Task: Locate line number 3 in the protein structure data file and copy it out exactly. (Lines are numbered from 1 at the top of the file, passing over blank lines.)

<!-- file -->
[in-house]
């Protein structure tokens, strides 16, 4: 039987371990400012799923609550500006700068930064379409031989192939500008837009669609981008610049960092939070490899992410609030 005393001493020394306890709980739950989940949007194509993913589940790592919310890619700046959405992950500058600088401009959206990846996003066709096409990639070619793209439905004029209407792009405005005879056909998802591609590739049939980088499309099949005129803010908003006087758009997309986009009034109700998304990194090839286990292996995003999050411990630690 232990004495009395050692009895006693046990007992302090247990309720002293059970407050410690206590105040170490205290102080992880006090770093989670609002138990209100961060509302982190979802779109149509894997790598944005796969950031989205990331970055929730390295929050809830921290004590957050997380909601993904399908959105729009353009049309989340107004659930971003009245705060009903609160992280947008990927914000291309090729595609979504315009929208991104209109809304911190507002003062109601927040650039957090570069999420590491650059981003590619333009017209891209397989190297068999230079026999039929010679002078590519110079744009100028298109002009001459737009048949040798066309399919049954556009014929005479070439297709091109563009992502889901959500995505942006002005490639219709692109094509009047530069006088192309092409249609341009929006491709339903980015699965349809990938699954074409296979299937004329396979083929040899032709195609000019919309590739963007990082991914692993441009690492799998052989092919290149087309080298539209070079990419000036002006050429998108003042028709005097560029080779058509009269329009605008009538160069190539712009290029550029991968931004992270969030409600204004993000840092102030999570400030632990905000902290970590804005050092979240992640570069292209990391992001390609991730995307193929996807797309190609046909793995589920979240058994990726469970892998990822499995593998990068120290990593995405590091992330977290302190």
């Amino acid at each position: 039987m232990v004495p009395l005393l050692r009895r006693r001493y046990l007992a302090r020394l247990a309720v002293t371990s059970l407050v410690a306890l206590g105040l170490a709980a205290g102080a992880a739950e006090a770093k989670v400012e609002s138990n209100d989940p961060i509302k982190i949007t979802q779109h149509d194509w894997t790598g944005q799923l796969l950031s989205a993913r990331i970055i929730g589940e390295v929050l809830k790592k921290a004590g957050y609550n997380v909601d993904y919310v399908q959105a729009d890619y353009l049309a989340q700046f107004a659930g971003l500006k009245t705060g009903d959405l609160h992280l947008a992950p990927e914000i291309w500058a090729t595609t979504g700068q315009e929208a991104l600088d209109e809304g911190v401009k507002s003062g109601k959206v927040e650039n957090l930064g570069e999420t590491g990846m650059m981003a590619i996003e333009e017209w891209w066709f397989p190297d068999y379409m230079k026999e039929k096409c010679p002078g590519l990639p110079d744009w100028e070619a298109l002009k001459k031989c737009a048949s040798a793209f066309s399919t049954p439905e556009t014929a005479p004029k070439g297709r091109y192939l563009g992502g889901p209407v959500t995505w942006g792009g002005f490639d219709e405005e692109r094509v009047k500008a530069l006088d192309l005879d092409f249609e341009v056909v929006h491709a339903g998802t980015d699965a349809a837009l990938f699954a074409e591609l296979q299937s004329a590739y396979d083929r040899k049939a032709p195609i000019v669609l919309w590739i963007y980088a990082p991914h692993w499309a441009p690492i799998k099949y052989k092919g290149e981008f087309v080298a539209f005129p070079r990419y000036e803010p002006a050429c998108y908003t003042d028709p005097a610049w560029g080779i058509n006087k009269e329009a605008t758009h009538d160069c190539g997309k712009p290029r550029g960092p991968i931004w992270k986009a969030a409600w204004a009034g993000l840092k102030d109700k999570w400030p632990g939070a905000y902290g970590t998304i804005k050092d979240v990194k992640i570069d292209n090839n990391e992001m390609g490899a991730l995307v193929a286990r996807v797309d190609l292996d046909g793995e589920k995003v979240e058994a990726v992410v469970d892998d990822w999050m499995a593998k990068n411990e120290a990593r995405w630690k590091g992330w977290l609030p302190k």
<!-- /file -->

């Amino acid at each position: 039987m232990v004495p009395l005393l050692r009895r006693r001493y046990l007992a302090r020394l247990a309720v002293t371990s059970l407050v410690a306890l206590g105040l170490a709980a205290g102080a992880a739950e006090a770093k989670v400012e609002s138990n209100d989940p961060i509302k982190i949007t979802q779109h149509d194509w894997t790598g944005q799923l796969l950031s989205a993913r990331i970055i929730g589940e390295v929050l809830k790592k921290a004590g957050y609550n997380v909601d993904y919310v399908q959105a729009d890619y353009l049309a989340q700046f107004a659930g971003l500006k009245t705060g009903d959405l609160h992280l947008a992950p990927e914000i291309w500058a090729t595609t979504g700068q315009e929208a991104l600088d209109e809304g911190v401009k507002s003062g109601k959206v927040e650039n957090l930064g570069e999420t590491g990846m650059m981003a590619i996003e333009e017209w891209w066709f397989p190297d068999y379409m230079k026999e039929k096409c010679p002078g590519l990639p110079d744009w100028e070619a298109l002009k001459k031989c737009a048949s040798a793209f066309s399919t049954p439905e556009t014929a005479p004029k070439g297709r091109y192939l563009g992502g889901p209407v959500t995505w942006g792009g002005f490639d219709e405005e692109r094509v009047k500008a530069l006088d192309l005879d092409f249609e341009v056909v929006h491709a339903g998802t980015d699965a349809a837009l990938f699954a074409e591609l296979q299937s004329a590739y396979d083929r040899k049939a032709p195609i000019v669609l919309w590739i963007y980088a990082p991914h692993w499309a441009p690492i799998k099949y052989k092919g290149e981008f087309v080298a539209f005129p070079r990419y000036e803010p002006a050429c998108y908003t003042d028709p005097a610049w560029g080779i058509n006087k009269e329009a605008t758009h009538d160069c190539g997309k712009p290029r550029g960092p991968i931004w992270k986009a969030a409600w204004a009034g993000l840092k102030d109700k999570w400030p632990g939070a905000y902290g970590t998304i804005k050092d979240v990194k992640i570069d292209n090839n990391e992001m390609g490899a991730l995307v193929a286990r996807v797309d190609l292996d046909g793995e589920k995003v979240e058994a990726v992410v469970d892998d990822w999050m499995a593998k990068n411990e120290a990593r995405w630690k590091g992330w977290l609030p302190k």